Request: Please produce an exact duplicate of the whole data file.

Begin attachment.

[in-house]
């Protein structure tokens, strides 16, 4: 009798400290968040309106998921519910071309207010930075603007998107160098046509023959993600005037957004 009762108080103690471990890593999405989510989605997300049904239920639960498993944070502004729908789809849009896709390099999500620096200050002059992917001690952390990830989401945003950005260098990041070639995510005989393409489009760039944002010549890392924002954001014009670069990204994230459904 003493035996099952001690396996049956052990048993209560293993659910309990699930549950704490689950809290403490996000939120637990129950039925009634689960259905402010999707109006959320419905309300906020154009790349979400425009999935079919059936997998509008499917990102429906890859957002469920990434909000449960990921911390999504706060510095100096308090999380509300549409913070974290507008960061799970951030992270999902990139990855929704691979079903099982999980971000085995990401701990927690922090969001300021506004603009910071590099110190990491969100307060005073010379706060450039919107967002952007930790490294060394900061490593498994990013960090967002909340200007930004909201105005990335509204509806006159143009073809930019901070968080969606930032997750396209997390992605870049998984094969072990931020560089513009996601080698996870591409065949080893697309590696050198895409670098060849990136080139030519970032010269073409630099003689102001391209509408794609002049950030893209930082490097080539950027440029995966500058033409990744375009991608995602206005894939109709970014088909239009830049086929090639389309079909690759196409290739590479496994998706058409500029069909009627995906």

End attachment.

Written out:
[in-house]
């Protein structure tokens, strides 16, 4: 009798400290968040309106998921519910071309207010930075603007998107160098046509023959993600005037957004 009762108080103690471990890593999405989510989605997300049904239920639960498993944070502004729908789809849009896709390099999500620096200050002059992917001690952390990830989401945003950005260098990041070639995510005989393409489009760039944002010549890392924002954001014009670069990204994230459904 003493035996099952001690396996049956052990048993209560293993659910309990699930549950704490689950809290403490996000939120637990129950039925009634689960259905402010999707109006959320419905309300906020154009790349979400425009999935079919059936997998509008499917990102429906890859957002469920990434909000449960990921911390999504706060510095100096308090999380509300549409913070974290507008960061799970951030992270999902990139990855929704691979079903099982999980971000085995990401701990927690922090969001300021506004603009910071590099110190990491969100307060005073010379706060450039919107967002952007930790490294060394900061490593498994990013960090967002909340200007930004909201105005990335509204509806006159143009073809930019901070968080969606930032997750396209997390992605870049998984094969072990931020560089513009996601080698996870591409065949080893697309590696050198895409670098060849990136080139030519970032010269073409630099003689102001391209509408794609002049950030893209930082490097080539950027440029995966500058033409990744375009991608995602206005894939109709970014088909239009830049086929090639389309079909690759196409290739590479496994998706058409500029069909009627995906």